Is there even 1 exclusively about people working at EA organisations?
If someone had taken a different job with the goal of having a big social impact, and we didn’t think what they were doing was horribly misguided, I don’t think we would count them as having ‘dropped out of EA’ in any of the 6 data sets.
I was referring to things like phrasings used and how often someone working for an EA org vs not was discussed relative to other things; I wasn’t referring to the actual criteria used to classify people as having dropping out / reduced involvement or not.
Given that Ben says he’s now made some edits, it doesn’t seem worth combing through the post again in detail to find examples of the sort of thing I mean. But I just did a quick ctrl+f for “organisations”, and found this, as one example:
Of the 14 classified as staff, I don’t count any clear cases of drop out. 12 are working at EA organisations, and I think the remaining 2 would still be interested in working at an EA organisation in the future.So, we could summarise this as 0% drop out over 6 years, and 14% becoming less involved, though not clearly in a permanent way.Of the 24 categorised as ‘speakers’ (which mostly don’t overlap), I could only count 1 case of drop out (4%).It’s also interesting to note that 20 out of the 24 (83%) are currently working in EA organisations.
Of the 14 classified as staff, I don’t count any clear cases of drop out. 12 are working at EA organisations, and I think the remaining 2 would still be interested in working at an EA organisation in the future.
So, we could summarise this as 0% drop out over 6 years, and 14% becoming less involved, though not clearly in a permanent way.
Of the 24 categorised as ‘speakers’ (which mostly don’t overlap), I could only count 1 case of drop out (4%).
It’s also interesting to note that 20 out of the 24 (83%) are currently working in EA organisations.
This is definitely not explicitly saying “not dropping out = working at an EA org”. Instead, I think it’s meant as something more like “There are many ways one can stay involved in EA, but in this case we had the obvious evidence that most of these people were still working at EA orgs, making it unnecessary to check if they were still involved in other ways.”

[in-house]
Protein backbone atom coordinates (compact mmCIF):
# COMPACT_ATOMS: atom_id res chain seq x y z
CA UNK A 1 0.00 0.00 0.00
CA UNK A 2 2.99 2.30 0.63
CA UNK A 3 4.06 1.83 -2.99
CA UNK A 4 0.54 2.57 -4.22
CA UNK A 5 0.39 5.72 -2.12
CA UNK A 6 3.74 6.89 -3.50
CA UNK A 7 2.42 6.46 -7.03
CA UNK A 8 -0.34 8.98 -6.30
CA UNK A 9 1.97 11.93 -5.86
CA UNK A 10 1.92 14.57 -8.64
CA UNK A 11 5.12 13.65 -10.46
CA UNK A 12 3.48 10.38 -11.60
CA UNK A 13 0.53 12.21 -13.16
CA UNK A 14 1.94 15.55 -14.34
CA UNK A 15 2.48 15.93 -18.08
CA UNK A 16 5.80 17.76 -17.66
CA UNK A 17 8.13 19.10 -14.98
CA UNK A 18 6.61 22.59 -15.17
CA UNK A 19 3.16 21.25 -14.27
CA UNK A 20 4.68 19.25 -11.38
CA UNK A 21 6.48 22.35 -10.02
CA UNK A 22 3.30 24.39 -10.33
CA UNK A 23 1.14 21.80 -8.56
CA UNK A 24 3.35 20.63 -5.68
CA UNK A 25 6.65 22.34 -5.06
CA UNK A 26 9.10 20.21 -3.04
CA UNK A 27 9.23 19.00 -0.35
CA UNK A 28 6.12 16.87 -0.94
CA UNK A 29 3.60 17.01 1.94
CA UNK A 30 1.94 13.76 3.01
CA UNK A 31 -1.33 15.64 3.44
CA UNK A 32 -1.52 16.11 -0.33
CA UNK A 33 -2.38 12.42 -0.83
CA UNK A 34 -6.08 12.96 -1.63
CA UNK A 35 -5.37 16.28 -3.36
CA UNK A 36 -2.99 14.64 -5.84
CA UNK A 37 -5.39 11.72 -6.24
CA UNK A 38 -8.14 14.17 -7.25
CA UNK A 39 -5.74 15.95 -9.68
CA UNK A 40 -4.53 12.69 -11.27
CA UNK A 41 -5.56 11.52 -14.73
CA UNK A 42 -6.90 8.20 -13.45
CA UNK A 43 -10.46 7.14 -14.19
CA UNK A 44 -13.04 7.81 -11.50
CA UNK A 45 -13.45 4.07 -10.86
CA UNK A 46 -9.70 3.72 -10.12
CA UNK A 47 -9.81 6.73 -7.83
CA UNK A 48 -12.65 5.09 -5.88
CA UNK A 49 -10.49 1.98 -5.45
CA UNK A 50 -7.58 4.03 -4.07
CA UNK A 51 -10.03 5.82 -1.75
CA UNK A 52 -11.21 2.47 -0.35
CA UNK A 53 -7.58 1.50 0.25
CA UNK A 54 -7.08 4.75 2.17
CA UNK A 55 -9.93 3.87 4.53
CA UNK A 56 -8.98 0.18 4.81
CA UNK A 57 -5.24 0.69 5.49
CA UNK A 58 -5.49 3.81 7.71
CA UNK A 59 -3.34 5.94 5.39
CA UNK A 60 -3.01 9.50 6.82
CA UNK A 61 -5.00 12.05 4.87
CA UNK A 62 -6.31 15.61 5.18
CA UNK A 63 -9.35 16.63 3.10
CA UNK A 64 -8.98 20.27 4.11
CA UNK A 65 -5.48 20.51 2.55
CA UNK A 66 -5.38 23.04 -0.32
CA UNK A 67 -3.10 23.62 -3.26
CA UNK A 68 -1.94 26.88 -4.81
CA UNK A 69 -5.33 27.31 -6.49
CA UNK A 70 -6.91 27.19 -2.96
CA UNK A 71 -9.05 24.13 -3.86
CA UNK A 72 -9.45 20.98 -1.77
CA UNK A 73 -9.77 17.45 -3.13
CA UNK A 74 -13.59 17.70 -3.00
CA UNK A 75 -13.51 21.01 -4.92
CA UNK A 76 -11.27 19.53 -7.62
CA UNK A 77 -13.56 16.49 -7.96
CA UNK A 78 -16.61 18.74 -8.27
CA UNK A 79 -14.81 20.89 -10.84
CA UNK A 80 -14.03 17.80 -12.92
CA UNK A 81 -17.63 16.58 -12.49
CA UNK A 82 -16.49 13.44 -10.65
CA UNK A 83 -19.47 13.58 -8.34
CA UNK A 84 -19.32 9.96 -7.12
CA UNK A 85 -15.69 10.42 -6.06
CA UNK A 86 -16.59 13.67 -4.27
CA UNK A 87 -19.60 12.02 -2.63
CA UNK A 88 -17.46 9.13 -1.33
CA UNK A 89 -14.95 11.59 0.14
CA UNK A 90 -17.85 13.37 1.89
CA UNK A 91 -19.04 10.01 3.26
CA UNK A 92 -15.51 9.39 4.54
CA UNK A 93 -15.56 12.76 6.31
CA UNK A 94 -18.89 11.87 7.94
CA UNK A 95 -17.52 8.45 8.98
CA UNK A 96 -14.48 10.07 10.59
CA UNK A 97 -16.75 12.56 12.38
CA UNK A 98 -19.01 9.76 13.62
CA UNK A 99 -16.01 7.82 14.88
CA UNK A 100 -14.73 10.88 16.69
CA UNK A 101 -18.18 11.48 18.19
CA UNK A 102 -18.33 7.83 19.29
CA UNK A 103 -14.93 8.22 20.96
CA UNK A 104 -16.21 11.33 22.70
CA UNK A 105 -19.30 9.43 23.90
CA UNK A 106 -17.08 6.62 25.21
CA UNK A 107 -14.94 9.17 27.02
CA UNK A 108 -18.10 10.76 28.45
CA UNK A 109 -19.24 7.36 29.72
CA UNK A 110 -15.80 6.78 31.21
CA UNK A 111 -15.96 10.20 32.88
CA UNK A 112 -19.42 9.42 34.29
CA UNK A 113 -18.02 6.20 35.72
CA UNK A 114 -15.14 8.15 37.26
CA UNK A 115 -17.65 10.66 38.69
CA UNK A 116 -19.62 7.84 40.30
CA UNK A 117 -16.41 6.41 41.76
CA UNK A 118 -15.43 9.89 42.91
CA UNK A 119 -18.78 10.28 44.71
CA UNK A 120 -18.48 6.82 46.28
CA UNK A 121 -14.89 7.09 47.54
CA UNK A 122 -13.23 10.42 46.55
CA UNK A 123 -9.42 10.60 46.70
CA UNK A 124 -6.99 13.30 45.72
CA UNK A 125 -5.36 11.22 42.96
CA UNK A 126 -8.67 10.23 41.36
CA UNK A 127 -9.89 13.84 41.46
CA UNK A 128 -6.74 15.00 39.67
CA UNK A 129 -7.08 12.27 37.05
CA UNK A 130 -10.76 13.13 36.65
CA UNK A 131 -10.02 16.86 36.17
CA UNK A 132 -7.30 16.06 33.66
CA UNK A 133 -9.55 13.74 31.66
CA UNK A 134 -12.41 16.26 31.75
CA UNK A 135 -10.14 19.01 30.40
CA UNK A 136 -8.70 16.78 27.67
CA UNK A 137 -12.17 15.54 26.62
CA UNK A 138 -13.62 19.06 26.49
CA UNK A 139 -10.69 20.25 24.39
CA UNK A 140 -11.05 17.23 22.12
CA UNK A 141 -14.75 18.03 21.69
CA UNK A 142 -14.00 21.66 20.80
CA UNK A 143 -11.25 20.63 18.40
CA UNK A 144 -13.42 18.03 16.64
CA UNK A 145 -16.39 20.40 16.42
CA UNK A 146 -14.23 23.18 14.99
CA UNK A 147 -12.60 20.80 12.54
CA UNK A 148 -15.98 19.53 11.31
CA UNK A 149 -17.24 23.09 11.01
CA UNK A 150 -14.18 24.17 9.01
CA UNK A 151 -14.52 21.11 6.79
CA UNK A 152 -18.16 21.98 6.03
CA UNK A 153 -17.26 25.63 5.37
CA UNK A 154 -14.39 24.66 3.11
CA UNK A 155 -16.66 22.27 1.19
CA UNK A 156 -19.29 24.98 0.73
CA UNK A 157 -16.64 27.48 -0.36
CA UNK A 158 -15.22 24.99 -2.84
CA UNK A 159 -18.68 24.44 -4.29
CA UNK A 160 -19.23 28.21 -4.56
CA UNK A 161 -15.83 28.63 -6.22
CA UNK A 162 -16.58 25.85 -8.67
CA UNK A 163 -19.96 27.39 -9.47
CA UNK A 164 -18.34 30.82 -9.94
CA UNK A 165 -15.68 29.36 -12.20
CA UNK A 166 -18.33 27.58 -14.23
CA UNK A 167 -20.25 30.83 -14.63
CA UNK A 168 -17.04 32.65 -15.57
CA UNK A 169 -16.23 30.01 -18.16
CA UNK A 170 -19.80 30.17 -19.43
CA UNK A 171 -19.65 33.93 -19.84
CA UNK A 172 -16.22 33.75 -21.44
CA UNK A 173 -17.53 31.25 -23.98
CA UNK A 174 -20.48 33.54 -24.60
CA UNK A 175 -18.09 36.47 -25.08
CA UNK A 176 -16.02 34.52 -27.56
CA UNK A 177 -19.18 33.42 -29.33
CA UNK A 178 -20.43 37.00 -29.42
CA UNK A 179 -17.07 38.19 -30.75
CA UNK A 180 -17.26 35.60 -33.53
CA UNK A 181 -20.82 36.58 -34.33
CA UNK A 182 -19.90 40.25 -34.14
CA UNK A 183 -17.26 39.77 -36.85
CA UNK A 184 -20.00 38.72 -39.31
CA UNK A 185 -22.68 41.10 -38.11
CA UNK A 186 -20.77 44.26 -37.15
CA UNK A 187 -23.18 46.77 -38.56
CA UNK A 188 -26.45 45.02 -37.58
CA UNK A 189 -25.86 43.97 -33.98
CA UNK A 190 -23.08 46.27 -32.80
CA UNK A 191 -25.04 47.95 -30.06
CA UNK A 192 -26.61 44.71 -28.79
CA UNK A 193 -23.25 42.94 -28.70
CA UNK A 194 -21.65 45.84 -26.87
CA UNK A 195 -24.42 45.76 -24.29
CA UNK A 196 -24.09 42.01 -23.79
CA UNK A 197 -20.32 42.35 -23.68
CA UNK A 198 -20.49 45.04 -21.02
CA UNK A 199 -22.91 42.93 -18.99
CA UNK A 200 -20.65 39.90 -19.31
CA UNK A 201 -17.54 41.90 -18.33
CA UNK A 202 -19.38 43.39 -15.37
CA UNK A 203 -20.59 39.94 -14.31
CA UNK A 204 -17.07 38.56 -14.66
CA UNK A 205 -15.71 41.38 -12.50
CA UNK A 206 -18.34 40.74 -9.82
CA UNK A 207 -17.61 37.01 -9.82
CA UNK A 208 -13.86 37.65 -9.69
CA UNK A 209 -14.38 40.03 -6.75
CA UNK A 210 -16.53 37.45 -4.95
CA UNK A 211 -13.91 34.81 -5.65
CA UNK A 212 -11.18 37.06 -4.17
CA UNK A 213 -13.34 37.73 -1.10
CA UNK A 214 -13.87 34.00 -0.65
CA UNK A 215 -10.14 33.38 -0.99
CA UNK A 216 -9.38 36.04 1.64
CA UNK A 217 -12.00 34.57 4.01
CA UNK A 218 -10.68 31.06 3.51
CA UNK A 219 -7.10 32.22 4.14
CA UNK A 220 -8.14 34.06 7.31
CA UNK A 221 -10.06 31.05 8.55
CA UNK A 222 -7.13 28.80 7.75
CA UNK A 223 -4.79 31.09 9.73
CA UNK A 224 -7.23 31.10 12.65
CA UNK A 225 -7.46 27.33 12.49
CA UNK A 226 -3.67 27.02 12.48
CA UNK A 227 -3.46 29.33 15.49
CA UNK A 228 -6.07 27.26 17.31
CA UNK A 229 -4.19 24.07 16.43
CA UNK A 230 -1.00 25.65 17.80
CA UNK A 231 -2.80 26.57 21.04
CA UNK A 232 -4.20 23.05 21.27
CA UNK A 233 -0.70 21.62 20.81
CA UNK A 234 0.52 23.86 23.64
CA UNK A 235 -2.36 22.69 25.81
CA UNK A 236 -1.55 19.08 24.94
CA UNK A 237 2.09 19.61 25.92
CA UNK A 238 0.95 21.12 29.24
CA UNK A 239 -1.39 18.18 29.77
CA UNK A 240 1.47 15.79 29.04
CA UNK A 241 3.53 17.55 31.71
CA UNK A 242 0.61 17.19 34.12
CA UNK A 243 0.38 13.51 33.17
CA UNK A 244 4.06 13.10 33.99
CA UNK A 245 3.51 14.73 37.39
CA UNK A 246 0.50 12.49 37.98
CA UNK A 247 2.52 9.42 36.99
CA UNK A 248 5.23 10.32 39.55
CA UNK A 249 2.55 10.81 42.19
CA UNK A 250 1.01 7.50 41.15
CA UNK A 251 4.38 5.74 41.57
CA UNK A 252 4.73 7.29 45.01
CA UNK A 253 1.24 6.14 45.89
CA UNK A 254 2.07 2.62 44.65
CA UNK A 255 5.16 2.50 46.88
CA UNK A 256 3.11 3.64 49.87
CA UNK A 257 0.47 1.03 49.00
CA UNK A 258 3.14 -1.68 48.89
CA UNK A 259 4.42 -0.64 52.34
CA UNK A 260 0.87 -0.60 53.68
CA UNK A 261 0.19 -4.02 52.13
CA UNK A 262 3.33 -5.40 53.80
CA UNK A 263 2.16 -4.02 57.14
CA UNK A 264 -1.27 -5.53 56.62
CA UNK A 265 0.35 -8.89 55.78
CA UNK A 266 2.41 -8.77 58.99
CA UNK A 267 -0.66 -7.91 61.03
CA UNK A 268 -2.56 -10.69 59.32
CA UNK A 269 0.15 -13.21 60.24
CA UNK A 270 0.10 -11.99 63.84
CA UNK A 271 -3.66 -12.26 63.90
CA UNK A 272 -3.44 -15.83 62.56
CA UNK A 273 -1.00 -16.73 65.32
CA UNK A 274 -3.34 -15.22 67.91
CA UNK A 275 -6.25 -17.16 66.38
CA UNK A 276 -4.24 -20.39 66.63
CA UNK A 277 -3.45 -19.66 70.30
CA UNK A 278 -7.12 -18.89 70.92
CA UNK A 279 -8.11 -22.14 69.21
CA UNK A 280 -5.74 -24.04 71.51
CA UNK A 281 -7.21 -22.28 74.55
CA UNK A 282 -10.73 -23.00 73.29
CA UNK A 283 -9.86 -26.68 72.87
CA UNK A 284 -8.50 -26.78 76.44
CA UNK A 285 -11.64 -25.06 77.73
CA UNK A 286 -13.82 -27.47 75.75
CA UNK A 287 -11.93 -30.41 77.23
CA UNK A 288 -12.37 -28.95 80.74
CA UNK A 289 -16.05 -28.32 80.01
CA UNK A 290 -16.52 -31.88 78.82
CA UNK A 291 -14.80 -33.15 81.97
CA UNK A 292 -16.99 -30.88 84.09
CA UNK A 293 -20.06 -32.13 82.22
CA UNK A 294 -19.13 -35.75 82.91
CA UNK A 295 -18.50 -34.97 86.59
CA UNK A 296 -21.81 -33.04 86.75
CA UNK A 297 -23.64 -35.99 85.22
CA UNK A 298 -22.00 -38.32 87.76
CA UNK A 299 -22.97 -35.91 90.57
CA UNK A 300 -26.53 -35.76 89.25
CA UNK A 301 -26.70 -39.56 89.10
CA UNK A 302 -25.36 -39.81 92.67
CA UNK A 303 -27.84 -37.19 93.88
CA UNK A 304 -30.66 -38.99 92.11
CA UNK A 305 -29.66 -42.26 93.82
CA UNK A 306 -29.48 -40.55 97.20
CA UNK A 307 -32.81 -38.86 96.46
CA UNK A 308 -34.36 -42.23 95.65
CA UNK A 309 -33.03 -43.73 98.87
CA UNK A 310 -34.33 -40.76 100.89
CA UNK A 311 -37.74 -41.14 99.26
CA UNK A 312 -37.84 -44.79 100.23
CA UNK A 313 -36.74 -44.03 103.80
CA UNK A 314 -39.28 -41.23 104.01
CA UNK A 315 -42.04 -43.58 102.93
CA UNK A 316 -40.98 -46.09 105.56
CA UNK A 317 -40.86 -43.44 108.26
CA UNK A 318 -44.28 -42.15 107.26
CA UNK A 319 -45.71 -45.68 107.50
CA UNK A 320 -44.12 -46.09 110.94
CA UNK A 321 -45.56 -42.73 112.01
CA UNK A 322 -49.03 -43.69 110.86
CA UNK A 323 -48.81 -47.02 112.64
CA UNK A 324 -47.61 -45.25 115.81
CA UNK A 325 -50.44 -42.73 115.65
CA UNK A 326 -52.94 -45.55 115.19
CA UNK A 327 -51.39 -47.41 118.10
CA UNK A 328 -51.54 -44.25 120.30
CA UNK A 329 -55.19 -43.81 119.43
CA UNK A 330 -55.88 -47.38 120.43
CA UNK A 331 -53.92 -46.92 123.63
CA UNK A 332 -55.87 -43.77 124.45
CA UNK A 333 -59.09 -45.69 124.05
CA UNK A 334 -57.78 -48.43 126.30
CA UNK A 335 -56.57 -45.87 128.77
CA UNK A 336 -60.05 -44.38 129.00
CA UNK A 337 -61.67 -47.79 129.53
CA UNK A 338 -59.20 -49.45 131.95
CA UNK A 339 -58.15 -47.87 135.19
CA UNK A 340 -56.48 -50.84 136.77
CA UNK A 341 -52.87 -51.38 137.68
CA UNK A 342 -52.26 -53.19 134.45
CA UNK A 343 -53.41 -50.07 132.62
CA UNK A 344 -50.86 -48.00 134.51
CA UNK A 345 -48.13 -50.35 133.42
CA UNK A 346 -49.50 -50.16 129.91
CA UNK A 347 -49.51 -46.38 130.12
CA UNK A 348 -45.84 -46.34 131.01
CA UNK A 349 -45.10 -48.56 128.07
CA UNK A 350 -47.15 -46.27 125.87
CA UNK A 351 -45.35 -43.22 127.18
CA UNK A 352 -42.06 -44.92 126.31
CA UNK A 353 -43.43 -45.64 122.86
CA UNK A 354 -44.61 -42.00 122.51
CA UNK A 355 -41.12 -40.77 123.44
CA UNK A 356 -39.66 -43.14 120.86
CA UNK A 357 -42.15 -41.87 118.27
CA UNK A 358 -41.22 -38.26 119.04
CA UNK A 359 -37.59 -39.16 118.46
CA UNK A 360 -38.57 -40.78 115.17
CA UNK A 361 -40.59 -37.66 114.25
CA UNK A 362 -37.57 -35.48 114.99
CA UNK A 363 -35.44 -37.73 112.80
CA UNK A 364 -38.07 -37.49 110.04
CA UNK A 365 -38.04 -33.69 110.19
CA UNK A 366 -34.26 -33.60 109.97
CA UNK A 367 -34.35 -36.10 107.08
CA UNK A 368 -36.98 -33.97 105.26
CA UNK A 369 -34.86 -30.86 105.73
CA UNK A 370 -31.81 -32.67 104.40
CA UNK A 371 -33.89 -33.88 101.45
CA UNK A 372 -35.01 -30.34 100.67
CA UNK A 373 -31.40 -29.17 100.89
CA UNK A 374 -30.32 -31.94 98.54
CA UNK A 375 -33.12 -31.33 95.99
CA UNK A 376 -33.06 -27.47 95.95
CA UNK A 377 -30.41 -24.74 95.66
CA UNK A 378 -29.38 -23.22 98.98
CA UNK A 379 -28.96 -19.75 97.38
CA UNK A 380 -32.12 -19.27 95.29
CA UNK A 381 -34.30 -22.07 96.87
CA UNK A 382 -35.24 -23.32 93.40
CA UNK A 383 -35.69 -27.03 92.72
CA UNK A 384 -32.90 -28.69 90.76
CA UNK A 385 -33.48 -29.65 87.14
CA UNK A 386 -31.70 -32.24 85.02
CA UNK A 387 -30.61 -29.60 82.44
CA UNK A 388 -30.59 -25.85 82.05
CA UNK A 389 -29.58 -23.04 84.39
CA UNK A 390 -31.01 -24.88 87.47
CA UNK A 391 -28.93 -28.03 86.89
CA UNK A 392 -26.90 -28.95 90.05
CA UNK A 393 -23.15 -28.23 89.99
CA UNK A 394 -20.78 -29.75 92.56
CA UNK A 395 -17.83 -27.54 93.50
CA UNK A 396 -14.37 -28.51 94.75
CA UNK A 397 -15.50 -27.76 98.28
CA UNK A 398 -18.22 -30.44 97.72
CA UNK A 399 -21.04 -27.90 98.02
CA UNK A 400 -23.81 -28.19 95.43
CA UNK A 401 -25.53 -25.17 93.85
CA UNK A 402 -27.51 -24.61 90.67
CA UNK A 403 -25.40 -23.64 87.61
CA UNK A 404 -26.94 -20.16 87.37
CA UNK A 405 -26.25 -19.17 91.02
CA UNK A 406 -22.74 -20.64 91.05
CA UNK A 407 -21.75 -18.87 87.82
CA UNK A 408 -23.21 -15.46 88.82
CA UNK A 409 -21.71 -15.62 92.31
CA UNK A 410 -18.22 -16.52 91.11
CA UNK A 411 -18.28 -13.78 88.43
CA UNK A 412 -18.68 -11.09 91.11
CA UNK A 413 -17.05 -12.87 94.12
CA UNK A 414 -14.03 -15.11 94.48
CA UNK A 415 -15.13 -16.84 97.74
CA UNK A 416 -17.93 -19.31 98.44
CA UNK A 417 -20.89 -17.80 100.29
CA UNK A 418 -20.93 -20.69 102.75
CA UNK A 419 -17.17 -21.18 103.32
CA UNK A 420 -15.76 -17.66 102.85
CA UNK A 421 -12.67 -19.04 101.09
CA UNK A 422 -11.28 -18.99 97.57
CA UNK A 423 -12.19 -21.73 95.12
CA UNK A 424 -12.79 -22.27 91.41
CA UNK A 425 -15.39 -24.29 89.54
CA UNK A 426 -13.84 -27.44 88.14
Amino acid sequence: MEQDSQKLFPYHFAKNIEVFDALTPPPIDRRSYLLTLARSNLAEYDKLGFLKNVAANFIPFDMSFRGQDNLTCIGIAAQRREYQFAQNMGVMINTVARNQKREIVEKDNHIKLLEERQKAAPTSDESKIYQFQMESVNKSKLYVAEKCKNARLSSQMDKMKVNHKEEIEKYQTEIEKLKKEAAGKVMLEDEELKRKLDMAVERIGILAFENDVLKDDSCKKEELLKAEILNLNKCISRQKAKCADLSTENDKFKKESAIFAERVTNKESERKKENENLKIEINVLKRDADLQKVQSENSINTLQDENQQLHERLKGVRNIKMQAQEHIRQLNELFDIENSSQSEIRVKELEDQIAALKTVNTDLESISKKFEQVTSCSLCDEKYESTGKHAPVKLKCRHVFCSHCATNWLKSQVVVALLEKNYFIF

I think that, for various reasons that I mostly don’t pin on 80k, various people feel like working at an EA org is one of the most impactful and/or “EA-y” things to do, even if they don’t necessarily explicitly believe that. (I think you highlighted this well in your own recent post.) So it seems worth being extra careful about things that could accidentally exacerbate that feeling.
The text I quoted does sound like it categorises 2 of the first set of 14 people as “becoming less involved” because they’re not working at an EA org, without saying anything about whether they’re still doing potentially high-impact things.
On the other hand, it also suggests that 3 of the set of 24 people aren’t working at EA orgs but are still not considered to have not dropped out, which pushes against this.
Plus, it’s totally plausible Ben did consider whether those 2 people were doing other potentially high-impact things, found they seemed not to be (or not as much as they had been), and just didn’t mention that.
Also, to be clear, I didn’t mean my original comment as even a mild criticism of this post, really. I just thought it would be useful for this point to be explicitly made, to push against an impression some people might erroneously form after reading this post.
 To the extent to which it seems plausible that 80k has contributed to this phenomena, I don’t think it would’ve been easy for someone else to have done better. I think 80k has an unusual degree of prominence and respect in the EA community that makes it unusually likely that people will be influenced by 80k in ways that 80k didn’t intend, even if 80k is doing a well-above-average job of communicating carefully and with nuance. (And I indeed think 80k is doing a well-above-average job of that.)